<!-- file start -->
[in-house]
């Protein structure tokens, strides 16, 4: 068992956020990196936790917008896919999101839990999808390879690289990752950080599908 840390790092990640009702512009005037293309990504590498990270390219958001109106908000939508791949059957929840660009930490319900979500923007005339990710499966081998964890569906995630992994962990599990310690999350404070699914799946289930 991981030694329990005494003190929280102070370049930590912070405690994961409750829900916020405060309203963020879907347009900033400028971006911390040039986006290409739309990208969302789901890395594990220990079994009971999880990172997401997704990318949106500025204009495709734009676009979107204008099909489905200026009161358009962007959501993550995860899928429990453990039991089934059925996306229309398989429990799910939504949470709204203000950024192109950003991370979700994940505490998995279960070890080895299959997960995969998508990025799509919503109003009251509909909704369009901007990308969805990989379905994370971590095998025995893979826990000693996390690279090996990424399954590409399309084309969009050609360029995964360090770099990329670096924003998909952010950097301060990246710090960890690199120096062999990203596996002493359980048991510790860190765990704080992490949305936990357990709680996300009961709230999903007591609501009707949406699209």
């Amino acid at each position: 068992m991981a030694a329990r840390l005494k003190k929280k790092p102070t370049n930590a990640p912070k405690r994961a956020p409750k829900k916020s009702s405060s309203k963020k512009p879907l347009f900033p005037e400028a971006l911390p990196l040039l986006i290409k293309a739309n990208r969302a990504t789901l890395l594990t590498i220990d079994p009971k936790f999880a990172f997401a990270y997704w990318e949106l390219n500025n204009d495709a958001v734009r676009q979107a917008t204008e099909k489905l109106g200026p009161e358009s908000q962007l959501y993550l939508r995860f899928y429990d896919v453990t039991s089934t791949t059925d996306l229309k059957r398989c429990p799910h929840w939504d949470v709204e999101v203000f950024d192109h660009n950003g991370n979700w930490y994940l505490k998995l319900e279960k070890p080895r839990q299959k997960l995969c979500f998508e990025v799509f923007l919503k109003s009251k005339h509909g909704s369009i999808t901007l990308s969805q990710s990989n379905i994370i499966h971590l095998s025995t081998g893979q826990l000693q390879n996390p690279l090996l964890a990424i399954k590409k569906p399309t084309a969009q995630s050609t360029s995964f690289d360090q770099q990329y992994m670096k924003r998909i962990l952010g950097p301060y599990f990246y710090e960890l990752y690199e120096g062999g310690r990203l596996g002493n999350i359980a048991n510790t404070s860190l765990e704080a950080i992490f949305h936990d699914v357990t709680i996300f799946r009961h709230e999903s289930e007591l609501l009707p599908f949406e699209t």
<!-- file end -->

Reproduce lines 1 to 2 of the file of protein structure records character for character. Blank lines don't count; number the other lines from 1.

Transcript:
[in-house]
């Protein structure tokens, strides 16, 4: 068992956020990196936790917008896919999101839990999808390879690289990752950080599908 840390790092990640009702512009005037293309990504590498990270390219958001109106908000939508791949059957929840660009930490319900979500923007005339990710499966081998964890569906995630992994962990599990310690999350404070699914799946289930 991981030694329990005494003190929280102070370049930590912070405690994961409750829900916020405060309203963020879907347009900033400028971006911390040039986006290409739309990208969302789901890395594990220990079994009971999880990172997401997704990318949106500025204009495709734009676009979107204008099909489905200026009161358009962007959501993550995860899928429990453990039991089934059925996306229309398989429990799910939504949470709204203000950024192109950003991370979700994940505490998995279960070890080895299959997960995969998508990025799509919503109003009251509909909704369009901007990308969805990989379905994370971590095998025995893979826990000693996390690279090996990424399954590409399309084309969009050609360029995964360090770099990329670096924003998909952010950097301060990246710090960890690199120096062999990203596996002493359980048991510790860190765990704080992490949305936990357990709680996300009961709230999903007591609501009707949406699209």